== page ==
SaaS suppliers and SaaS customers currently have to comply with complicated rules and include onerous obligations in their SaaS agreements, data processing agreements and data privacy practices to lawfully make restricted transfers of personal data when providing SaaS services. Before making any restricted transfers of personal data, SaaS suppliers must ensure that the specific safeguards required under the UK GDPR and the EU GDPR are in place.
What is a Restricted Transfer
When a SaaS supplier sends or transmits personal data to an entity located in a country outside of the EEA which is not deemed “adequate” by the European Commission, this a restricted transfer.
Examples of restricted transfers that SaaS suppliers usually make are:
- Hosting of SaaS customer personal data, for example in data centres operated by entities established outside of the EEA, for example: AWS, Microsoft;
- Using technology services of suppliers located outside of the EEA, for example: Cloudflare, Google;
- Using sub-processors located outside of the EEA to provide services to SaaS customers, for example: Zendesk, Sendgrid, Zoom;
- Transferring or sharing access to personal data with group companies located outside of the EEA.
What is a Transfer Mechanism
SaaS suppliers and SaaS customers are required by European data protection authorities and the GDPR to use a recognised transfer mechanism in order to make their restricted transfers of personal data lawful.
In the past the following transfer mechanisms were recognized as providing “adequacy”:
- Safe Harbor – covered transfers of personal data to US companies signed up to the scheme until the mechanism was declared invalid in the Schrems I decision of the European Court of Justice in 2015;
- EU – US Privacy Shield – replaced Safe Harbor and covered transfers of personal data to US companies signed up to the scheme until the mechanism was declared invalid in the Schrems II decision of the European Court of Justice in 2020.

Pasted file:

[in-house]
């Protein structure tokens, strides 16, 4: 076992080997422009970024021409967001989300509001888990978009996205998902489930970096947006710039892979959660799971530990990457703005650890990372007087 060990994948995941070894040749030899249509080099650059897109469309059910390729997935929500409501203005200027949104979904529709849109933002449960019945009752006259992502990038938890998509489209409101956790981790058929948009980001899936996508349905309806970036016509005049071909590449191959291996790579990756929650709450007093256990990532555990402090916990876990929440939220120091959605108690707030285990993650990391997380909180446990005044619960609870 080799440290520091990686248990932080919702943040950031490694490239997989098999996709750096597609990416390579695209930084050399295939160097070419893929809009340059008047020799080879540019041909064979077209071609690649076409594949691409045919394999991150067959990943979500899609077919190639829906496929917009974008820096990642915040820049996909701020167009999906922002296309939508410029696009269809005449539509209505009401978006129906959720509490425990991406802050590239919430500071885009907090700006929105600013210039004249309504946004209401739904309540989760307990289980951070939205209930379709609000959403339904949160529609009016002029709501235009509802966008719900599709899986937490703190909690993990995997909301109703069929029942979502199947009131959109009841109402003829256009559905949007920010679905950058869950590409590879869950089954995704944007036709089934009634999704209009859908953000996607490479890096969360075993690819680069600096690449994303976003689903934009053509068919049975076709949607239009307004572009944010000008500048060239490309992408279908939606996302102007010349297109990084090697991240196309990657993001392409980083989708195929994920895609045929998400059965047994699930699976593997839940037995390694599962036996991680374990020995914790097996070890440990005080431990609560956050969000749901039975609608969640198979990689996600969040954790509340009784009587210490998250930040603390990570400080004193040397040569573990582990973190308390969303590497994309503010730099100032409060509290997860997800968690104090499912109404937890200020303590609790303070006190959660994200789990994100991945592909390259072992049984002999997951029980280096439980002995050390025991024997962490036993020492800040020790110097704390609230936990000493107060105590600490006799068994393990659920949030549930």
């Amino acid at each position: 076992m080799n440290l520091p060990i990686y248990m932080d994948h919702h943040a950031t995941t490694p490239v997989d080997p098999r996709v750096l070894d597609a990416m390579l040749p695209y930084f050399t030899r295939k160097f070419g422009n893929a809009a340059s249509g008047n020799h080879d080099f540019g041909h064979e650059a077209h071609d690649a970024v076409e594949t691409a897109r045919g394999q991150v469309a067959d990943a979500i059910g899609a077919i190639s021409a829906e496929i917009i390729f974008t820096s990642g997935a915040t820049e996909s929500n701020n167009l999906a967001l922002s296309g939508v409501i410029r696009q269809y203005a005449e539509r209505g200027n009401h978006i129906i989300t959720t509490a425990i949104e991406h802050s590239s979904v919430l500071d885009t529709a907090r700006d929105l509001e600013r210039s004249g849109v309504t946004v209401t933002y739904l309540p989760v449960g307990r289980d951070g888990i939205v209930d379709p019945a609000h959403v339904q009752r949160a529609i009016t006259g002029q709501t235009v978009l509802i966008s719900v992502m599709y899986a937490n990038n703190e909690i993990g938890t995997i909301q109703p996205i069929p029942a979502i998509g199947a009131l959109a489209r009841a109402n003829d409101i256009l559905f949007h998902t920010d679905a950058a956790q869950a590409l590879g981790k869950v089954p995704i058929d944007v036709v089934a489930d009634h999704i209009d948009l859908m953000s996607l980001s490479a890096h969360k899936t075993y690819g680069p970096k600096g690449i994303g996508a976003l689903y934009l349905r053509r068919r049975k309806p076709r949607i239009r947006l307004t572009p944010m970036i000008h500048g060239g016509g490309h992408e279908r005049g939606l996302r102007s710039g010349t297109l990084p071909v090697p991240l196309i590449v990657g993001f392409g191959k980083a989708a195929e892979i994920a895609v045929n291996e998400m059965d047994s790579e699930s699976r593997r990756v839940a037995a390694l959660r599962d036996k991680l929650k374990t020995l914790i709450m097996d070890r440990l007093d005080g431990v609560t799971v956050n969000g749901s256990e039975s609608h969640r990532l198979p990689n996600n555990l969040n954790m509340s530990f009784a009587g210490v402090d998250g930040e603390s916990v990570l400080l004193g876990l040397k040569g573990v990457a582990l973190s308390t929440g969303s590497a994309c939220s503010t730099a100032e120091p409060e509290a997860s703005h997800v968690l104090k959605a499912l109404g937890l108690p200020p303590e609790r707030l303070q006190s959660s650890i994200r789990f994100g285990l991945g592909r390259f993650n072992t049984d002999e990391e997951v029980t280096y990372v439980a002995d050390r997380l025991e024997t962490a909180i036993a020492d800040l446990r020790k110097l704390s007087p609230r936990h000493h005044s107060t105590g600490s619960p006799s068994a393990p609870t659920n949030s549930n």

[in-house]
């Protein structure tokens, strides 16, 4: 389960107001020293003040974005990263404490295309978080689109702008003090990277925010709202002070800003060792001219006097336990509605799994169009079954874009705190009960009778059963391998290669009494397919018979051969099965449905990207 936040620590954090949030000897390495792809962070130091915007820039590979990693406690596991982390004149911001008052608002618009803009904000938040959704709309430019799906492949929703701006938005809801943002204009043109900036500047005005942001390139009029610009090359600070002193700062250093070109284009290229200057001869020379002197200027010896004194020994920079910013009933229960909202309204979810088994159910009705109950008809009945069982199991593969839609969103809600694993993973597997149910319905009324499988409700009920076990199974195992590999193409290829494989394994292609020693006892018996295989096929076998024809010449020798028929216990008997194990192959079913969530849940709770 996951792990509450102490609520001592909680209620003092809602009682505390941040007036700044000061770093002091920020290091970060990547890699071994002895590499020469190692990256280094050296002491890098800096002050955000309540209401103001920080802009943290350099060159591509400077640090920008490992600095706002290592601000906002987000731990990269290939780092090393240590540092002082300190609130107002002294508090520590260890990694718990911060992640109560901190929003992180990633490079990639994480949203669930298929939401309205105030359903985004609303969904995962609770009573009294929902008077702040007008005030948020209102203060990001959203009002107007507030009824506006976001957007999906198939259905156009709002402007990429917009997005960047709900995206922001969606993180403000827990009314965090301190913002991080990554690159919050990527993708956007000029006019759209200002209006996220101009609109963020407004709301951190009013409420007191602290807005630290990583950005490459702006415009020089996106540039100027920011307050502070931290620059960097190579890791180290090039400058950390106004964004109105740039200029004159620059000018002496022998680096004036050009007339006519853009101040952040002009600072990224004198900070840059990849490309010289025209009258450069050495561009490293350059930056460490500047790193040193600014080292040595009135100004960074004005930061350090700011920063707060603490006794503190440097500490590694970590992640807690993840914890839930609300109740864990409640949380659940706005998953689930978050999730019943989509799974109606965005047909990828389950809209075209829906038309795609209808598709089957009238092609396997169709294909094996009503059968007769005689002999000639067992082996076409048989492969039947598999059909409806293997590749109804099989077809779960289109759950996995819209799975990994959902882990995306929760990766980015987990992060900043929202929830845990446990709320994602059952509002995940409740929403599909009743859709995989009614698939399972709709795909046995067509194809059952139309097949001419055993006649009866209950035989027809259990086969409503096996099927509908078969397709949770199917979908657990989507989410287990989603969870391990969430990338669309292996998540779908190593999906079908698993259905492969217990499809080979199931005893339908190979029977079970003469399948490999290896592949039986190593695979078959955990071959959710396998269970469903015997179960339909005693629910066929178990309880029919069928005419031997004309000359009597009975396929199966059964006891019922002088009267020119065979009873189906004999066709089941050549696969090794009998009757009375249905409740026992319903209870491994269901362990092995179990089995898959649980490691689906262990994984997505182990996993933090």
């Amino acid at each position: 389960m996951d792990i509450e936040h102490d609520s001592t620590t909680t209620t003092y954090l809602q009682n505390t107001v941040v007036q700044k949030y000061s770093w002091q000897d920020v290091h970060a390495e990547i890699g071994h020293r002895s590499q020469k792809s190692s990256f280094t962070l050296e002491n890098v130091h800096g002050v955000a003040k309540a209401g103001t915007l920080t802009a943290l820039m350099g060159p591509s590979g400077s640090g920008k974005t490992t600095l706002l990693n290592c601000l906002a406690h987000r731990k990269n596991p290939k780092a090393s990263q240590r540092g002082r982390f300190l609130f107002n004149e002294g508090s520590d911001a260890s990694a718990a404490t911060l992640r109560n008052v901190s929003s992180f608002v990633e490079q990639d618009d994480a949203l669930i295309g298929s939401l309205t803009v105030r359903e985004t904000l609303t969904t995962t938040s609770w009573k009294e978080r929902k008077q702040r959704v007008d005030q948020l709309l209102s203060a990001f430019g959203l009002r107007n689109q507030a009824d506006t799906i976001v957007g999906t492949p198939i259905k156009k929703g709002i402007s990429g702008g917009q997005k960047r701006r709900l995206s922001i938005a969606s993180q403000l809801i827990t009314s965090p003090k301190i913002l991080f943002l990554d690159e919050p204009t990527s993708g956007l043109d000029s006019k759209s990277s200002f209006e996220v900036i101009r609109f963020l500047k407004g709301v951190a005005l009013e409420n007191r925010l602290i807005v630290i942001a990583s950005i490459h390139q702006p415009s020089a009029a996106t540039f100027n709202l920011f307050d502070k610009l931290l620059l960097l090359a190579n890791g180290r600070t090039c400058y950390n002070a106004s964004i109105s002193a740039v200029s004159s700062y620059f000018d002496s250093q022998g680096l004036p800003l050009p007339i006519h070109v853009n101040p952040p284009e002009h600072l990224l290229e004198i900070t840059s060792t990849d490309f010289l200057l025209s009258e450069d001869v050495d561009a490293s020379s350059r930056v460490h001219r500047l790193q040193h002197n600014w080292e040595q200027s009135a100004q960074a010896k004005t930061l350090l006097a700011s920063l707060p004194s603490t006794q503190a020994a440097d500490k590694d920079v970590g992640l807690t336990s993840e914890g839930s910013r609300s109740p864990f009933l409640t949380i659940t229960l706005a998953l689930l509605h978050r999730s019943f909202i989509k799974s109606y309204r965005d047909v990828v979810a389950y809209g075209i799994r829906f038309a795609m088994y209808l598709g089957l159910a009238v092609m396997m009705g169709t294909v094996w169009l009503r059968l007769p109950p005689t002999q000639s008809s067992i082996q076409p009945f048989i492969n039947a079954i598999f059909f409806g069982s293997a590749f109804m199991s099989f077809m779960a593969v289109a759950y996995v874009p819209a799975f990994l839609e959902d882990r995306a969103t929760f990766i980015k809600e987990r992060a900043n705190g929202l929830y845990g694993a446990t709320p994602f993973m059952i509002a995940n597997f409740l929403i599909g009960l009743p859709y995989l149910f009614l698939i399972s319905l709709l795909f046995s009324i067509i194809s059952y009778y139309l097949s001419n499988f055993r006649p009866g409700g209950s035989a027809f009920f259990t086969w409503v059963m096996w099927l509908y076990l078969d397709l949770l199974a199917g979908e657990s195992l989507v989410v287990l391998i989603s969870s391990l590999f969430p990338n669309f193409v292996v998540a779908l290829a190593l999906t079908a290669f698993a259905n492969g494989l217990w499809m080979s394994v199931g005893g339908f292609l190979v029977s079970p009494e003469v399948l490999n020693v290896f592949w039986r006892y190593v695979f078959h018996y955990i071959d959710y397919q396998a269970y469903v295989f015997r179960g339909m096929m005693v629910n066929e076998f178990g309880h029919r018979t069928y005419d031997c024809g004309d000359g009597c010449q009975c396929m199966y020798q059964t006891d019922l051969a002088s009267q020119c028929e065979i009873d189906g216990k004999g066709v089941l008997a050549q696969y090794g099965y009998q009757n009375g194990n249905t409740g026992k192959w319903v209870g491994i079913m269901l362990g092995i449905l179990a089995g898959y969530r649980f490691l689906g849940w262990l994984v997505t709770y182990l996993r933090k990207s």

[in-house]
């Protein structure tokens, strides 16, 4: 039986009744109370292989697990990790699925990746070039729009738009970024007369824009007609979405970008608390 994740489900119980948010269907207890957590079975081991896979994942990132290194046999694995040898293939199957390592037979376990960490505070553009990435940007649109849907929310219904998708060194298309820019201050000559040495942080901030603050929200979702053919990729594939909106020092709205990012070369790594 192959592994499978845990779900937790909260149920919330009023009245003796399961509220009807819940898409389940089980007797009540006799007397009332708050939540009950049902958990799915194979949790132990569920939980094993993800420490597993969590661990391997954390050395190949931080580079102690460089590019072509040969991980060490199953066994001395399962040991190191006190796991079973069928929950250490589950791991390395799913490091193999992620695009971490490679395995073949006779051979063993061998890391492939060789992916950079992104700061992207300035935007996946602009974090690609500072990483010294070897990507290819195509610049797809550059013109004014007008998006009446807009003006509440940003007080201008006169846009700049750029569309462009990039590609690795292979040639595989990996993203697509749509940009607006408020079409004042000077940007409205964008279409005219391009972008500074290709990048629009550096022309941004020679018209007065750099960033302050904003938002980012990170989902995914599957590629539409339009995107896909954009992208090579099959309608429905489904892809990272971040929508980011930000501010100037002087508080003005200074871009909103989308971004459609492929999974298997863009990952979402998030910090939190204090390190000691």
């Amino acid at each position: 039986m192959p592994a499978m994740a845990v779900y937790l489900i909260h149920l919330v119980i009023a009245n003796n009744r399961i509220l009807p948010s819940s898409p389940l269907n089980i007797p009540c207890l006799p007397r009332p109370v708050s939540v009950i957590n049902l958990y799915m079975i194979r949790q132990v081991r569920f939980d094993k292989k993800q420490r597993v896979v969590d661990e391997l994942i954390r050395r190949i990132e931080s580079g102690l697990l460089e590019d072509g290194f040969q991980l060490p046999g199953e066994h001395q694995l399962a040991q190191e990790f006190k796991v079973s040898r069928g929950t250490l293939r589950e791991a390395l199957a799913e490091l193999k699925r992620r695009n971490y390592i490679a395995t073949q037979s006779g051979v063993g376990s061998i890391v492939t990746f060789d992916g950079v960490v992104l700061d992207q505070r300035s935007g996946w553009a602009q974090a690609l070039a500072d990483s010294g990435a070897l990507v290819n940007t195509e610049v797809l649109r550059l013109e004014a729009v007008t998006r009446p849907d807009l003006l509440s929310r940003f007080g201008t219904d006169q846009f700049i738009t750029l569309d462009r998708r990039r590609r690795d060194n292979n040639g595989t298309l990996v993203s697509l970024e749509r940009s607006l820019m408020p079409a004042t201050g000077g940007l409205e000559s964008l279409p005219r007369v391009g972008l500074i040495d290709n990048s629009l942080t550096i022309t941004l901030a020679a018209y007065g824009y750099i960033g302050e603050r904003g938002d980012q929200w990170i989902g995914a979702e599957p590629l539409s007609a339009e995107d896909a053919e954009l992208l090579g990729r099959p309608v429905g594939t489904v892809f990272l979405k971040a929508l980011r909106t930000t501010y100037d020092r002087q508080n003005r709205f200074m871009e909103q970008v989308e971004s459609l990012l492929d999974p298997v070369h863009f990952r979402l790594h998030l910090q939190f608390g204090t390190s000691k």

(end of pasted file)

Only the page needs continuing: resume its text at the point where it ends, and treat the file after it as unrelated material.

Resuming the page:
Following the Schrems II decision, the only transfer mechanisms now recognised by the EU as being “adequate” are:
- Standard Contractual Clauses, (SCCs) – standard contractual clauses drafted by the European Commission for EU personal data and standard contractual clauses drafted by the UK Data Commissioner for UK personal data; and
- Binding Corporate rules, (BCRs)
Following the Schrems II decision:
When using EU SCCs (or BCRs) as a transfer mechanism, EU SaaS suppliers and SaaS customers must also:
- Implement additional safeguards when making restricted transfers; and
- Carry out data transfer impacts assessments, (DTIAS).
When using UK SCCs (or BCRs) as a transfer mechanism, UK SaaS suppliers and SaaS customers must also:
- Implement supplemental safeguards when making restricted transfers; and
- Carry out data transfer assessments, (DTAs).
Also: note that in the UK there are 2 different types of UK SCCs that can be used:
Google and Meta Decisions
However, in spite of compliance with the above obligations, Google has been declared by various EU data protection authorities, and more recently Meta, to be in breach of the GDPR for making unlawful restricted transfers of EU personal data. Meta has been fined €1.2bn (£1bn) and ordered to suspend all restricted transfers to the USA.
Meta is currently appealing this decision, and the fine awarded, and is continuing to make restricted transfers of personal data to the USA as the suspension only comes into effect in October 2023, by which time the new EU-US Data Privacy Framework (DPF) should have been granted “adequacy” by the European Commission, making the continued transfers to the USA lawful.
EU-US Data Privacy Framework – DPF
The DPF is the replacement transfer mechanism for the invalidated EU-US Privacy Shield to enable EU personal data to be transferred to the USA. The European Commission has indicated its intention to grant the DPF “adequacy” but like its predecessors, the DPF will probably be challenged by Mr Schrems and could again be declared invalid by the European Court of Justice at some point in the future.
Important note: The DPF can only be used by US businesses regulated by the Federal Trade Commission or the US Department of Transportation. Such businesses would need to self-certify compliance with the DPF.
UK – US Data Bridge
As the UK is no longer part of the EU following Brexit, it needs to agree its own transfer mechanism with the USA – that is also acceptable to the EU. The UK is referring to this new transfer mechanism as the UK-US Data Bridge and it appears to be an extension to the DPF specifically for the UK.
SaaS suppliers and SaaS customers need to closely watch developments over the coming months on the progress of these new proposed data transfer mechanisms in the US, EU and the UK.
However, even if the new transfer mechanisms are granted “adequacy” by the EU, they will only apply to transfers of personal data to the USA. SaaS suppliers and SaaS customers will still need to :
- Have in place supplemental measures; and
- Document data transfer impact assessments, (DTIAs) for any restricted transfers of personal data that rely upon SCCs that they make to other countries outside of the EEA, for example: Australia, Singapore etc.
Irene Bodle is an IT lawyer specialising in SaaS agreements, GDPR and cloud computing with over 15 years experience in the IT sector. If you require assistance with any SaaS or cloud computing contracts, GDPR or any other IT legal issues please contact me:
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